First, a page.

3 Kaempferol for Cancer Prevention
This phytochemical correlates with reduced risk of cancer and chronic disease. Fortunately, there are a lot of studies that support this claim.
4 Nitrates for Heart Health
Linked to heart health, nitrates assist in normalizing blood pressure levels. Normal blood pressure = lower risk of developing heart disease. There have been numerous trials done that yield decreased blood pressure in some individuals.
5 Quercetin for Infection and Inflammation Prevention
Last but not certainly not least, quercetin has been shown to combat oxidative stress, ultimately reducing the wear and tear it causes. Who are the culprits for this oxidative stress? Free radicals! Or in other words: byproducts of metabolism that suck the fountain of youth dry, drastically increase your cancer risk, and predispose you to diabetes.
Potential Side Effects
Certainly something this healthy can’t have any adverse effects, right? Not necessarily. There are some things to be wary of before you indulge in this green goodness often.
The first drawback is kidney stones, which aren’t a walk in the park. In fact, passing them has been said to be one of the most painful experiences—even topping childbirth in some cases. These tiny stones (never judge these merely by their size) are caused by a buildup of acid and mineral salt. The most common kind of kidney stones are the calcium variety (normally made up of calcium oxalate). While it’s great that spinach is rich in calcium, individuals who are prone to developing kidney stones should not eat a lot of it. There has definitely been a debate on oxalates, and some people opt for a low-oxalate diet to ward off any potential future suffering. This doesn’t mean we need to cut them out entirely. So many healthy foods contain oxalates!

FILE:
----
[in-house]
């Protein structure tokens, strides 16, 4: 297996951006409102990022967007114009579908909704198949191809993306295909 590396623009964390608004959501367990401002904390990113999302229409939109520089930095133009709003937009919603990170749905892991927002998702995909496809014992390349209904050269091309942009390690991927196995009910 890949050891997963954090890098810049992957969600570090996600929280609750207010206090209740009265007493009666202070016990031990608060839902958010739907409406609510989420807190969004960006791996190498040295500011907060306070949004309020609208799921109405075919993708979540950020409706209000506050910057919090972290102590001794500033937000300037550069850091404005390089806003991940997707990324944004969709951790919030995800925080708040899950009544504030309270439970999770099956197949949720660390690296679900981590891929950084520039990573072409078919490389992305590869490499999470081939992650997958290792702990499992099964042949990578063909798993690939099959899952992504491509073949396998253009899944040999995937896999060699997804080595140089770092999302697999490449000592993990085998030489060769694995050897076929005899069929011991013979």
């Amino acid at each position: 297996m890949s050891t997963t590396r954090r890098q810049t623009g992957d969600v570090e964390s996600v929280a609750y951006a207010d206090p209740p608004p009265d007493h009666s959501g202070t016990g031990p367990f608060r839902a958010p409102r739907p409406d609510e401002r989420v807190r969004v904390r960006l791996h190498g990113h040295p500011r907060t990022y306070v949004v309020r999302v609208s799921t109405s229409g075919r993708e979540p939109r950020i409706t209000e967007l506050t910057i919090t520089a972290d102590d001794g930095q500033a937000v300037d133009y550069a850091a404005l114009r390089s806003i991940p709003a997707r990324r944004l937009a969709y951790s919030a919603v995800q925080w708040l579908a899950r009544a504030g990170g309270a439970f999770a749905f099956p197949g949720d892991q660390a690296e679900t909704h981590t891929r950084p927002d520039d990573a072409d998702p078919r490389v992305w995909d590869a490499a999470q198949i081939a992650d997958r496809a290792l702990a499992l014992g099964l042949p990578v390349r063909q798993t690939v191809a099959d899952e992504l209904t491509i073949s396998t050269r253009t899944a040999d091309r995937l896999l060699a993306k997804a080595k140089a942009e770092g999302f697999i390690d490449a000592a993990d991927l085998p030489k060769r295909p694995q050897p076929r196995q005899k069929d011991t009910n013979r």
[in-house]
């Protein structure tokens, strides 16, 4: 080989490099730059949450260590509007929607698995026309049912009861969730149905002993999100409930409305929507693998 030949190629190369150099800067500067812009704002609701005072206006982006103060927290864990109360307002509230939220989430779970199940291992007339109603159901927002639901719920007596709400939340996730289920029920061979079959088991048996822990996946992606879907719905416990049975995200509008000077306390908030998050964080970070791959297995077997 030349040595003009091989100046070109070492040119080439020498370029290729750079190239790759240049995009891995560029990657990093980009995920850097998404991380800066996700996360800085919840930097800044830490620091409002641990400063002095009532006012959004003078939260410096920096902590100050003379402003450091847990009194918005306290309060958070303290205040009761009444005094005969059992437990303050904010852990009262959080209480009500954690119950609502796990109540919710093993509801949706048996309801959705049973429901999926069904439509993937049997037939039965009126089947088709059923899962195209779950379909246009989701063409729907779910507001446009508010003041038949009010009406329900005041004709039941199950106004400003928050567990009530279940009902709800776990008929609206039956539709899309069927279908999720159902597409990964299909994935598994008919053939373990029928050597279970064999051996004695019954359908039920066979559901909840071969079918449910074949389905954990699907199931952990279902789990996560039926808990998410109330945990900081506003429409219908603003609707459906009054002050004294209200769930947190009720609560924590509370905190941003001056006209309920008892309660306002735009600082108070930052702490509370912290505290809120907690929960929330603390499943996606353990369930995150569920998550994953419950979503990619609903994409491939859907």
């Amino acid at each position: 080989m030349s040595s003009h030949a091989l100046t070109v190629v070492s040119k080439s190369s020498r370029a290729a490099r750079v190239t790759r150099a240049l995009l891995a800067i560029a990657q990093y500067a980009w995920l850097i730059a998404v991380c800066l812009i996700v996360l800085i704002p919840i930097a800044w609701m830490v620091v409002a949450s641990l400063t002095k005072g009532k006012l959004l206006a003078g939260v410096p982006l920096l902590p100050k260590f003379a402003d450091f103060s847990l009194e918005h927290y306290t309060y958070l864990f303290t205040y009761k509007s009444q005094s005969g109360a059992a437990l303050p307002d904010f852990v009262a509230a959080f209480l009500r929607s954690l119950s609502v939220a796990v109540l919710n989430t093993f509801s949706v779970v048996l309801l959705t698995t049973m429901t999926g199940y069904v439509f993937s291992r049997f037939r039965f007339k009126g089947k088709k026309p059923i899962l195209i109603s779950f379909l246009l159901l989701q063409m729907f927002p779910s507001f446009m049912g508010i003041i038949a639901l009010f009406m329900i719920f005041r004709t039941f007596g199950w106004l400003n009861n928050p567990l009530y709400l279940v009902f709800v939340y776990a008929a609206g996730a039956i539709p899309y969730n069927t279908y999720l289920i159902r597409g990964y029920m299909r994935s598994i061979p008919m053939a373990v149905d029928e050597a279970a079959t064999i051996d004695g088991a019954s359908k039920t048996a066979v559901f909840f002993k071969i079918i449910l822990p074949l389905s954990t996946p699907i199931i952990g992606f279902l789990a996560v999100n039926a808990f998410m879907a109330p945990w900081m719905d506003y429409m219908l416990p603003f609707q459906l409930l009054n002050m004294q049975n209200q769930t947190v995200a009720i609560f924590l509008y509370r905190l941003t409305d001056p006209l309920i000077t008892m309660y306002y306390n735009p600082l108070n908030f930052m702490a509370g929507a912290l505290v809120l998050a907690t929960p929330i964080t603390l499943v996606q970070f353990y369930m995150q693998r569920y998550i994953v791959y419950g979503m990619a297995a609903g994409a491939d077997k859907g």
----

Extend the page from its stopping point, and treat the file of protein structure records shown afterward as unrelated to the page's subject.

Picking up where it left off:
Drawback number two also only applies to specific people. As we’ve already established, spinach has supremely high amounts of vitamin K1. Vitamin K1 serves more than just a few functions in the body, but its ultimate function is blood clotting. That means people who are on blood thinners shouldn’t eat lots of Vitamin-K-containing foods like spinach and her leafy green sisters. Depending on what your doctor says, you may even have to cut leafy greens out of diet almost completely in extreme cases.
And That’s a Wrap!
Hopefully, when you’re thinking of a leafy green you should be eating more of, nutrient-packed spinach is one of the first that comes to mind. After reading this article, you can see that there’s a multitude of health benefits, and some possible side effects. But the latter is only concerning if you have a preexisting medical condition or spinach becomes one of your only food sources for weeks on end. Good for you doesn’t not mean eat as much as you can stomach, and then some.
From ample vitamin K to a myriad of antioxidants, the food pyramid certainly bows down at the sight of this emerald green wonder.
How do you eat your spinach? Or are you a fan of a different leafy green entirely? Oh, and just the other week, we had a kale vs. spinach face-off. Guess who won?
1. Effects of Lutein and Zeaxanthin on Aspects of Eye Health
2. Molecular Targets of Phytochemicals for Cancer Prevention
3. Effects of Dietary Nitrate on Blood Pressure in Healthy Volunteers
4. Food Sources of Nitrates and Nitrites: The Physiologic Context for Potential Health Benefits
5. Multitargeted Cancer Prevention by Quercetin
6. Effect of Dietary Oxalate and Calcium on Urinary Oxalate and Risk of Formation of Calcium Oxalate Kidney Stones
7. Graedon’s Guide to Drug & Nutrient Interactions